The Modern Liability Waiver: Electronic Signatures

Signing a liability waiver: can we make it more modern?

The previous post was about whether a "group" liability waiver would be valid for a trainer and the trainer's (adult) student to sign.
While group waivers are typically valid, they are generally considered to not be as strong as individual waivers.  So what if you are concerned about the mountains of paper required in having a single liability paper for every single rider?

Try turning to technology.

Electronic Signatures to a contract are generally valid under the "Electronic Signatures under Global and National Commerce Act" (for less of a mouthful, it is called the E-Sign Act).  What constitutes an electronic signature (e.g., can you just type your name?) is governed by the state-by-state based Uniform Electronic Transfers Act (UETA).

For the sake of this post, we will presume the signature is written onto a screen with the trainer's finger or a stylus, such as at the grocery store check out line, at Macy's, etc.

I found that there is a free app for the iPad called SIGNificant, and I think it is pretty amazing.  You save a PDF of your contract or liability waiver to the app, give the iPad to the trainer to read the contract, ask the trainer if she has any questions, and if not- the trainer double clicks the place where she wants to sign, and signs with her finger! (I found a stylus to be better, but both work).  The app then allows you to take a picture of the person who is signing (for proof), save the contract, and email it to the trainer, and back to yourself.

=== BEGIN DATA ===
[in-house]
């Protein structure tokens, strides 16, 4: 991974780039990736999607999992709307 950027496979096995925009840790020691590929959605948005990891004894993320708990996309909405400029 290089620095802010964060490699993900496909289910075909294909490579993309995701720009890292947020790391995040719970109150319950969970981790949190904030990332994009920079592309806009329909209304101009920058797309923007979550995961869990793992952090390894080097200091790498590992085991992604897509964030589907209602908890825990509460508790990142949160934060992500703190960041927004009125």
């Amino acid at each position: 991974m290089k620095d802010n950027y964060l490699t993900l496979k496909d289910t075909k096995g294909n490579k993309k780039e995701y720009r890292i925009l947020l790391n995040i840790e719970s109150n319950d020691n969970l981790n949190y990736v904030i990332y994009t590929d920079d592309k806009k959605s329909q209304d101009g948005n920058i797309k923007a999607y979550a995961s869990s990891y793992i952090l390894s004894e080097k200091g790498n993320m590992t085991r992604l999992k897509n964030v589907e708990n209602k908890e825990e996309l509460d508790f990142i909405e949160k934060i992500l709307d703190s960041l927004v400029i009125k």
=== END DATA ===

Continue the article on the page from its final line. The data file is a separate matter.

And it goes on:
A liability waiver could also be available on your website or by email, and parents who cannot accompany their minor child could use the app to sign the waiver and email it back (a variation of printing, signing, and faxing it back).

The concerns with using electronic signatures are authenticity (if signed off site, can you verify that the signature wasn't forged), and the same variables as discussed in the last post for all waivers: sufficient time to review, a knowing and voluntary waiving of rights, bargaining power, and clarity of the dangers involved, in addition to the other factors listed.
It would be advisable to let the trainer or rider know that he or she can receive a hard-copy of the liability waiver if that is preferred over an electronic waiver.
Also, if you choose to use electronic waivers, be sure to save them to multiple sources, such as an external hard drive in addition to your email or iPad.

Is your barn up to date with technology (does the music in the barn play on Pandora, does your barn have a Facebook page, do you use an iPad)?
Would you feel as comfortable with signing an electronic waiver as a paper one?
Or, do you think technology should be left out of the barn- we do go to ride to "get away from it all" and "get off the grid" after all!